On October 4, 2021, an outage took Facebook, WhatsApp, and Instagram down for six hours. This major outage is a powerful and high-profile example of the difficulties facing those tasked with managing modern network architectures. While there has been a lot of chatter about misconfiguration and DNS failures, the reality is that this outage could have more to do with Facebook's software-defined networks (SDN) and the propensity for errors organizations are exposed to when the control plane is centralized and segregated from network devices.
An early adopter of SDN, Facebook pioneered innovative methods to automate provisioning of their massive networks. Najam Admad, director of technical operations, who architected SDN for Facebook, said in 2014, "We want to deploy, manage, monitor and fix networks using software." One of their widely publicized use cases is their software-defined backbone routing. Facebook uses SDN to augment BGP route selection. They’ve employed advanced congestion and capacity analytics in order to overcome the common shortcomings of BGP.
Facebook’s SDN controllers produce routes that then get sent to the edge routers, which are responsible for connecting to the outside world. Based on public speculation, the belief is that these SDN-controlled BGP route selection processes encountered a glitch and basically made the Facebook edge routers unreachable. This initial issue was then exacerbated by the fact that their internally hosted DNS went into hibernation mode in response to lost connections. The blog post by Facebook's Santosh Janardhan further supports this hypothesis: "During one of these routine maintenance jobs, a command was issued with the intention to assess the availability of global backbone capacity, which unintentionally took down all the connections in our backbone network, effectively disconnecting Facebook data centers globally."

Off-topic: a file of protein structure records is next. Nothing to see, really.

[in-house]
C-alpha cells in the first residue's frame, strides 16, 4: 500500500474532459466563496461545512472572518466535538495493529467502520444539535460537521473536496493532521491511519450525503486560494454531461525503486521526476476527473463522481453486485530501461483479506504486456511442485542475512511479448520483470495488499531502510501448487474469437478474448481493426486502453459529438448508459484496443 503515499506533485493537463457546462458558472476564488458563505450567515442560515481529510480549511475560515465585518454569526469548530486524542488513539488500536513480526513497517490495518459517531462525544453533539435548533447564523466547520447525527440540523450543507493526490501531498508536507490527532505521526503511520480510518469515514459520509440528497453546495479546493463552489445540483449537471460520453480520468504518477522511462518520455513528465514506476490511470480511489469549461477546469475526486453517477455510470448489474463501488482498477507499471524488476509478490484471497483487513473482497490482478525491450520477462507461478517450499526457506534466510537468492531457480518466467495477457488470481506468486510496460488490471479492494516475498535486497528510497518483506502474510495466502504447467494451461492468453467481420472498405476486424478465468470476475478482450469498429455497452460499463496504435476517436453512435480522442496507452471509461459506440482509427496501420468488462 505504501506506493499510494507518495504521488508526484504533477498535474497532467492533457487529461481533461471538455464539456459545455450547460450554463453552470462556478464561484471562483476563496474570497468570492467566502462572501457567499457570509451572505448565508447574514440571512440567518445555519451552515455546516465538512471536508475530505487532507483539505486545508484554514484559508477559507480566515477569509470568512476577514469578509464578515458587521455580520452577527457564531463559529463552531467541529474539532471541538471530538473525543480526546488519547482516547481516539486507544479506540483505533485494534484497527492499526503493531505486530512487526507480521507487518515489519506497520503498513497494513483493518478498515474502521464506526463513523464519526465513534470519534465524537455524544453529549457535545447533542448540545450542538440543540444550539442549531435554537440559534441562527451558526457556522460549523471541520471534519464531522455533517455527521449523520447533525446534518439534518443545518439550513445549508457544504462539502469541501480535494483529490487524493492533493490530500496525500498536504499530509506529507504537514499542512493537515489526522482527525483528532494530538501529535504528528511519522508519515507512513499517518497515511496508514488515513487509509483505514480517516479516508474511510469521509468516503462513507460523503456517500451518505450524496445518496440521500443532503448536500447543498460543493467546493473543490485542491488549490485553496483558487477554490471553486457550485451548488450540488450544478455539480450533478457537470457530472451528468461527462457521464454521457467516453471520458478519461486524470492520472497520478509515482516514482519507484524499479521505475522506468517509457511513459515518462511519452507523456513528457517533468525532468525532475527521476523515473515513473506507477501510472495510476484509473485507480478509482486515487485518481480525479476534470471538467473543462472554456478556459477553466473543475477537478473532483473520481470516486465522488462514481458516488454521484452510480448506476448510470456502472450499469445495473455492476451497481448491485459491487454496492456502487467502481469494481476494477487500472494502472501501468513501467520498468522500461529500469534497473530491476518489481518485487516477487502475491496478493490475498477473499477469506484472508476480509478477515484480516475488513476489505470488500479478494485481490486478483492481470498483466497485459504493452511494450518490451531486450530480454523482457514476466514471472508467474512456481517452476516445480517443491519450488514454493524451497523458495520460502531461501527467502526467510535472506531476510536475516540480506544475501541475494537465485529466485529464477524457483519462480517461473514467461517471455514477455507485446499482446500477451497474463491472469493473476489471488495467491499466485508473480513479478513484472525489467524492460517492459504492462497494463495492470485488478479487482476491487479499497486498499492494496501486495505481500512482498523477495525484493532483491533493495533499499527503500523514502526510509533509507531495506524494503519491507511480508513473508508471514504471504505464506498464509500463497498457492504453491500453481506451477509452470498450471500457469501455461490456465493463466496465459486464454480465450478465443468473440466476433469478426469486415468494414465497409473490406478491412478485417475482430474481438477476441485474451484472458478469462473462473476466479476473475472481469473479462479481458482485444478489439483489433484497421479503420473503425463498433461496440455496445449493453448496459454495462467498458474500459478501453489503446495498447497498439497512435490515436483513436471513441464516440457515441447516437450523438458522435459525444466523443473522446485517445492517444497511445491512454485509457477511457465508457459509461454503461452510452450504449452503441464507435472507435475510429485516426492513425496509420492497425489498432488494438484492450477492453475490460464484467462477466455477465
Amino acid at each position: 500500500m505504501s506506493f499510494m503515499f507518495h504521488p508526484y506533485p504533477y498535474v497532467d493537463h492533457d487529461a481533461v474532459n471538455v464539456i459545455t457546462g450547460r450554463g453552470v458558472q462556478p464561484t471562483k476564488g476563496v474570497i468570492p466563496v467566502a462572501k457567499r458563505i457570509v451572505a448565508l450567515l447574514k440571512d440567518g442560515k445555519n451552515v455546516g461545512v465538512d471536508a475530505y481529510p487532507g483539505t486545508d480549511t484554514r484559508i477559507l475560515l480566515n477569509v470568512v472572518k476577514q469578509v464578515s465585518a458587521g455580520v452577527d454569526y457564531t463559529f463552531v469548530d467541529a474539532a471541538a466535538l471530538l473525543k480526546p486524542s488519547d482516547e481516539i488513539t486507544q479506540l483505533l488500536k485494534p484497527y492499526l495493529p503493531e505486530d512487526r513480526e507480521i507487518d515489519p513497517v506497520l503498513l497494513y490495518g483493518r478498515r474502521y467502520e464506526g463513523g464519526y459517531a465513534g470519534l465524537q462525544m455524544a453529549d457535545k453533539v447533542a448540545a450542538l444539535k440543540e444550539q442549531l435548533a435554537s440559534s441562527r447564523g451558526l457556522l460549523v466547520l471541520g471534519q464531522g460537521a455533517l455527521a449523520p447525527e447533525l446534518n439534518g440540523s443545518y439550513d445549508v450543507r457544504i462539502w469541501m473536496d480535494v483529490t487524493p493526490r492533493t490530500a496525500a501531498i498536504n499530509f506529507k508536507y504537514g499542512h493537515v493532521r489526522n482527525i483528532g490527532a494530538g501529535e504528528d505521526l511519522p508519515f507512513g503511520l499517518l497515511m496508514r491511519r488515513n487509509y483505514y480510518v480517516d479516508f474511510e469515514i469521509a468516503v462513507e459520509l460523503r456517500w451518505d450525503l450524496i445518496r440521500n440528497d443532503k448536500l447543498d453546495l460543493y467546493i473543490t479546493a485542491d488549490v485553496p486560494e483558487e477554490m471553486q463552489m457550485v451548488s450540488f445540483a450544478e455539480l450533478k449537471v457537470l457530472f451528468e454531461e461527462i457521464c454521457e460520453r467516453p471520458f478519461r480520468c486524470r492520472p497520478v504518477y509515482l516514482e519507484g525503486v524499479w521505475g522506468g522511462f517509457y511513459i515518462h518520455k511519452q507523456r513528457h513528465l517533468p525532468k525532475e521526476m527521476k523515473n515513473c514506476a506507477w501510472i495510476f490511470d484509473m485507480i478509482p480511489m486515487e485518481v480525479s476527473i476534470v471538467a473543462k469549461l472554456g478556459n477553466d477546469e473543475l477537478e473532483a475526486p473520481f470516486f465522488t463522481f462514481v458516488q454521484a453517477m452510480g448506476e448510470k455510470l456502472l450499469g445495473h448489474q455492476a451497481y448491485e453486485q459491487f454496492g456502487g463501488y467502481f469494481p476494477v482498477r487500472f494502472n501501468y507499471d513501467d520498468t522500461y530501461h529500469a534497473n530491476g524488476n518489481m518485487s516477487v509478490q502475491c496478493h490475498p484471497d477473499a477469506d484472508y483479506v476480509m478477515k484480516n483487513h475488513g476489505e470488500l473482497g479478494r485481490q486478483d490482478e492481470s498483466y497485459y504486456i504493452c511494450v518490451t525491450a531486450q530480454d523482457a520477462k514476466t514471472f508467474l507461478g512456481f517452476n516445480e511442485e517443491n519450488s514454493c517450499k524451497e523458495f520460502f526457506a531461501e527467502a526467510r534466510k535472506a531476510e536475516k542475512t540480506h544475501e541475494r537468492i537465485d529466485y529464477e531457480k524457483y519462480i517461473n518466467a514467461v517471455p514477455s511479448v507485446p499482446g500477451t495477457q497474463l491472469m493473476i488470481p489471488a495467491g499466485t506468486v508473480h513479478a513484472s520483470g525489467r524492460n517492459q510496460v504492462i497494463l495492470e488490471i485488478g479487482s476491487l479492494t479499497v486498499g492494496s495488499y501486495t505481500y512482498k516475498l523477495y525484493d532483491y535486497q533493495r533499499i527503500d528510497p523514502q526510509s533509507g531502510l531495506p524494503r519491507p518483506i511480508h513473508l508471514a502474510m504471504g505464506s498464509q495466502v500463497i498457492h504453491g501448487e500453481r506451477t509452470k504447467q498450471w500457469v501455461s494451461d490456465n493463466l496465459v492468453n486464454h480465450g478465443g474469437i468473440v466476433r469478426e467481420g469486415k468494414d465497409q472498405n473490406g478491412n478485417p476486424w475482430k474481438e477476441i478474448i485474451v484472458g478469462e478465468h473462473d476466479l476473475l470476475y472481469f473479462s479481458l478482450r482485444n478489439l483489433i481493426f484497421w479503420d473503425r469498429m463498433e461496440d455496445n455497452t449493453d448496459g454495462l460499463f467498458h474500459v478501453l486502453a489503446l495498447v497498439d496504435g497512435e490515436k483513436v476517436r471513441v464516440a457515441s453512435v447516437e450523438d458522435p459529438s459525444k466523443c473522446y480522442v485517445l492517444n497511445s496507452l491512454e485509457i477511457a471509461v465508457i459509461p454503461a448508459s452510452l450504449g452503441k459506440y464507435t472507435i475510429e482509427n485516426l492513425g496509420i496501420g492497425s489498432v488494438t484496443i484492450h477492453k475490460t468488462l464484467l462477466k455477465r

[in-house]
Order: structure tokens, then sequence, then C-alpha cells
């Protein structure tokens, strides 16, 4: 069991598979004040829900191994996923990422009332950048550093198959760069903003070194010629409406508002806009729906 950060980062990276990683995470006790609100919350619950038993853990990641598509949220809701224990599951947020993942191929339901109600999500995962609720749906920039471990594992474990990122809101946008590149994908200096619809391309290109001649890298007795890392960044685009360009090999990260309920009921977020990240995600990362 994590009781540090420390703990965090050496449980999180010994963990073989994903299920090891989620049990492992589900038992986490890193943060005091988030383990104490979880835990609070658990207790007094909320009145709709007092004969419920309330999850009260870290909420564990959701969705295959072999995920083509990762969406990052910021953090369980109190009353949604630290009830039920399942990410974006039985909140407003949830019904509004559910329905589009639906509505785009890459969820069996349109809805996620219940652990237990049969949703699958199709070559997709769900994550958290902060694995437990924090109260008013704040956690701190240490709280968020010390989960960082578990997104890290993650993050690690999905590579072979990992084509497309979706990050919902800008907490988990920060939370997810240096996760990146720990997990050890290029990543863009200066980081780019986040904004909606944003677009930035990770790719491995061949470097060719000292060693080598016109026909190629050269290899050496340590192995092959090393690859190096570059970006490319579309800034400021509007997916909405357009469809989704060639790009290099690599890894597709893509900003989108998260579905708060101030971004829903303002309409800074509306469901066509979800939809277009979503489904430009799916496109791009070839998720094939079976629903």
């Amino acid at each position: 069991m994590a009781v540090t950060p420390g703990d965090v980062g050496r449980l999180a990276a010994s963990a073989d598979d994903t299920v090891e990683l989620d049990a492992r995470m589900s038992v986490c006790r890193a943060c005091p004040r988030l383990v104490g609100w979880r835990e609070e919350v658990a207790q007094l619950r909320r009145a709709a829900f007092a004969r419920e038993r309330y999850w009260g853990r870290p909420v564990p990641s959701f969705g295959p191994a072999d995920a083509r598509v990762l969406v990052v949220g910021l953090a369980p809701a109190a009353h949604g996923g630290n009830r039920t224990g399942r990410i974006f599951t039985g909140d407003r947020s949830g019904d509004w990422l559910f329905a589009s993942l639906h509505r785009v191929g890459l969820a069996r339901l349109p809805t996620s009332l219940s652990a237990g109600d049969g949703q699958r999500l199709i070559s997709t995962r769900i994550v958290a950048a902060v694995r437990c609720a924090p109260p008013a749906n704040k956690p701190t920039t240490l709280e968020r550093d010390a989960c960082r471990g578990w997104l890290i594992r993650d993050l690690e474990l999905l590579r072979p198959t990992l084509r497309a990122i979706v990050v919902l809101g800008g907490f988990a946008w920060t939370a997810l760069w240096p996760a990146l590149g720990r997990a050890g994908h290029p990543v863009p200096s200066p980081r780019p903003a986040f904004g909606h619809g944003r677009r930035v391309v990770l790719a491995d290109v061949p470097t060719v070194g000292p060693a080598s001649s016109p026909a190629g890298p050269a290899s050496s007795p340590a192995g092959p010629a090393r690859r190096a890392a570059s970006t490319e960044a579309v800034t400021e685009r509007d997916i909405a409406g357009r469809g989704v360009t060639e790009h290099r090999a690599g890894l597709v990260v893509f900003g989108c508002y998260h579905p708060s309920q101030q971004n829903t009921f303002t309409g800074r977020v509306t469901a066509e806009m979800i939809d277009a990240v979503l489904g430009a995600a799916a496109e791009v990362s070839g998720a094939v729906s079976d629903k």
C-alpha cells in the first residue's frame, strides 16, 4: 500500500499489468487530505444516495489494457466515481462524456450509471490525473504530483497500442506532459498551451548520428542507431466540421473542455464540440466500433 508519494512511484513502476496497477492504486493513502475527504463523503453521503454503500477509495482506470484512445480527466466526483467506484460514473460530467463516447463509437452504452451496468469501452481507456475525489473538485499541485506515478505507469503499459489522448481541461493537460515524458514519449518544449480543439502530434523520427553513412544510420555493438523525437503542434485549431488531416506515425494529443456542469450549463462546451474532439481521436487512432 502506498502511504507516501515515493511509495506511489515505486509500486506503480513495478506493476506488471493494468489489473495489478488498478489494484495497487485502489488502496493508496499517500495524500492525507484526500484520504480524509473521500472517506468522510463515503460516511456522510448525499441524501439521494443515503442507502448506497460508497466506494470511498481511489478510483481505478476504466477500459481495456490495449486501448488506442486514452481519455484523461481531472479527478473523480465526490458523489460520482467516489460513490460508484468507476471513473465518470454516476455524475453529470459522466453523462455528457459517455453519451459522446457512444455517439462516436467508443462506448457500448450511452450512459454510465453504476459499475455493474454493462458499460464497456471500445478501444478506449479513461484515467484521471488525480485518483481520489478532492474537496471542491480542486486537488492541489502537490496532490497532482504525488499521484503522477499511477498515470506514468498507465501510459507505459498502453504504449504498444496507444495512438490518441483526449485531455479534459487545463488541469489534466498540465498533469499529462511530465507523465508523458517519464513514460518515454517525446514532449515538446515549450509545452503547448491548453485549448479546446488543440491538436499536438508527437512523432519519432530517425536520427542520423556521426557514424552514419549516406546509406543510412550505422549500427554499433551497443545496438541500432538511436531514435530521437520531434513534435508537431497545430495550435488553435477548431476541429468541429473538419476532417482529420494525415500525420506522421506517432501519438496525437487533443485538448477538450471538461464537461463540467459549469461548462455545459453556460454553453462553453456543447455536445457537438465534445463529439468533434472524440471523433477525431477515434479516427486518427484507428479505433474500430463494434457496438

This type of control-plane and data-plane disconnect is also occurring in other SDN environments. Similar malfunctions are also happening in SD-WAN scenarios. For example, operators find that, while an SD-WAN controller issues a reroute command to an edge device, the edge device ignores the command. There have also been cases in which SD-WAN controllers issue rerouting commands unnecessarily. It is becoming vital that teams in the network operations center monitor the state and the activities of controllers, so they can ensure that critical software-defined transactions are executed correctly.
The important lesson here is that as we evolve networks to be more intelligent, whether through centralizing the control plane or leveraging automation to boost efficiency, we need to make sure that suitable network observability is established. To support SDN and automation, new NetOps capabilities have to be deployed. For example, teams need to employ new operational workflows so they can validate commands using network intelligence, such as discovered topologies and historical performance and flow data. Teams can also initiate active tests that simulate traffic going to and coming from the edge router, so they can better preempt potential issues. SDN has provided many benefits, and promises more to come, but it has also introduced risks. Therefore, SDN-enabled network observability is needed to establish checks and balances. By establishing modern network observability, teams can monitor not only the networks, but the software intelligence that governs those networks.